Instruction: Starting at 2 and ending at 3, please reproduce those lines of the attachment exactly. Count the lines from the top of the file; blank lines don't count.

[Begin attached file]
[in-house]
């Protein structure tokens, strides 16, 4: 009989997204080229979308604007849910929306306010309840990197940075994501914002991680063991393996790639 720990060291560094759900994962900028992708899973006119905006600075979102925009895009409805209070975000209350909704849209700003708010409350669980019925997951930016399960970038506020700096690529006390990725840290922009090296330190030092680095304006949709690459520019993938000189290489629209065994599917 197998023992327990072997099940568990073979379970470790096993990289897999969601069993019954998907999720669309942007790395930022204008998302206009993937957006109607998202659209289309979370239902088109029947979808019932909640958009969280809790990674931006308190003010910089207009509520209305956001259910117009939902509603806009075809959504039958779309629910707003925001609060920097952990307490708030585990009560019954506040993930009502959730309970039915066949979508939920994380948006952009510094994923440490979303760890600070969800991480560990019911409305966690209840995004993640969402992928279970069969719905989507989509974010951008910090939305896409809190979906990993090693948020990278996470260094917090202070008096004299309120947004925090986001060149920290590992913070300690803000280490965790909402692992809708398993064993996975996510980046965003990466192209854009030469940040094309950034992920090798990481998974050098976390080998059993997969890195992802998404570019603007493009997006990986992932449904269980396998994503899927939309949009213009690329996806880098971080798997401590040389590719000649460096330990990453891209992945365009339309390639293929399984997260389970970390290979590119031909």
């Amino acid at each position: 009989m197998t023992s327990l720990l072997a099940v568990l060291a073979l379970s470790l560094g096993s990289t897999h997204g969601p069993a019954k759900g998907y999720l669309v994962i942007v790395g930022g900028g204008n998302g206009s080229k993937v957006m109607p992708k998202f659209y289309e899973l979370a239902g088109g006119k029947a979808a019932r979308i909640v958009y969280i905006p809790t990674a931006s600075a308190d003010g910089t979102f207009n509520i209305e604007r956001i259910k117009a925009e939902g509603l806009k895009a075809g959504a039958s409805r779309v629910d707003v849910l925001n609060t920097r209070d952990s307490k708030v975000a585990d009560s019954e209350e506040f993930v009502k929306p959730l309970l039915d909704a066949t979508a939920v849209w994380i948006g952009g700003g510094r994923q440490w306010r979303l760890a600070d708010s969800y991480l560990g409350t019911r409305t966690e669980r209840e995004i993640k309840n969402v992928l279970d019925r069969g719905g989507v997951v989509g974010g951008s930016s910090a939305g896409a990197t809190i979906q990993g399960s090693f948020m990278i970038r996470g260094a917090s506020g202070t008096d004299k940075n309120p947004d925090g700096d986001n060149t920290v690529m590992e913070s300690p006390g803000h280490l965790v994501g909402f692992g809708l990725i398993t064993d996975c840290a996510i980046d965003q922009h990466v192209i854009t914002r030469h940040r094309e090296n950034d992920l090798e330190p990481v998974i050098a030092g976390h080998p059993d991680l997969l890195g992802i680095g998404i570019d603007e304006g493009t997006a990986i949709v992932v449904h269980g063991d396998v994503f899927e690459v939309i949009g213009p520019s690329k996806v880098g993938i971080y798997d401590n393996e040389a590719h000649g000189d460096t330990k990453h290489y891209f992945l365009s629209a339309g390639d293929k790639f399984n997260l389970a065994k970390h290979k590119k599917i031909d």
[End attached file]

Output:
């Protein structure tokens, strides 16, 4: 009989997204080229979308604007849910929306306010309840990197940075994501914002991680063991393996790639 720990060291560094759900994962900028992708899973006119905006600075979102925009895009409805209070975000209350909704849209700003708010409350669980019925997951930016399960970038506020700096690529006390990725840290922009090296330190030092680095304006949709690459520019993938000189290489629209065994599917 197998023992327990072997099940568990073979379970470790096993990289897999969601069993019954998907999720669309942007790395930022204008998302206009993937957006109607998202659209289309979370239902088109029947979808019932909640958009969280809790990674931006308190003010910089207009509520209305956001259910117009939902509603806009075809959504039958779309629910707003925001609060920097952990307490708030585990009560019954506040993930009502959730309970039915066949979508939920994380948006952009510094994923440490979303760890600070969800991480560990019911409305966690209840995004993640969402992928279970069969719905989507989509974010951008910090939305896409809190979906990993090693948020990278996470260094917090202070008096004299309120947004925090986001060149920290590992913070300690803000280490965790909402692992809708398993064993996975996510980046965003990466192209854009030469940040094309950034992920090798990481998974050098976390080998059993997969890195992802998404570019603007493009997006990986992932449904269980396998994503899927939309949009213009690329996806880098971080798997401590040389590719000649460096330990990453891209992945365009339309390639293929399984997260389970970390290979590119031909």
């Amino acid at each position: 009989m197998t023992s327990l720990l072997a099940v568990l060291a073979l379970s470790l560094g096993s990289t897999h997204g969601p069993a019954k759900g998907y999720l669309v994962i942007v790395g930022g900028g204008n998302g206009s080229k993937v957006m109607p992708k998202f659209y289309e899973l979370a239902g088109g006119k029947a979808a019932r979308i909640v958009y969280i905006p809790t990674a931006s600075a308190d003010g910089t979102f207009n509520i209305e604007r956001i259910k117009a925009e939902g509603l806009k895009a075809g959504a039958s409805r779309v629910d707003v849910l925001n609060t920097r209070d952990s307490k708030v975000a585990d009560s019954e209350e506040f993930v009502k929306p959730l309970l039915d909704a066949t979508a939920v849209w994380i948006g952009g700003g510094r994923q440490w306010r979303l760890a600070d708010s969800y991480l560990g409350t019911r409305t966690e669980r209840e995004i993640k309840n969402v992928l279970d019925r069969g719905g989507v997951v989509g974010g951008s930016s910090a939305g896409a990197t809190i979906q990993g399960s090693f948020m990278i970038r996470g260094a917090s506020g202070t008096d004299k940075n309120p947004d925090g700096d986001n060149t920290v690529m590992e913070s300690p006390g803000h280490l965790v994501g909402f692992g809708l990725i398993t064993d996975c840290a996510i980046d965003q922009h990466v192209i854009t914002r030469h940040r094309e090296n950034d992920l090798e330190p990481v998974i050098a030092g976390h080998p059993d991680l997969l890195g992802i680095g998404i570019d603007e304006g493009t997006a990986i949709v992932v449904h269980g063991d396998v994503f899927e690459v939309i949009g213009p520019s690329k996806v880098g993938i971080y798997d401590n393996e040389a590719h000649g000189d460096t330990k990453h290489y891209f992945l365009s629209a339309g390639d293929k790639f399984n997260l389970a065994k970390h290979k590119k599917i031909d």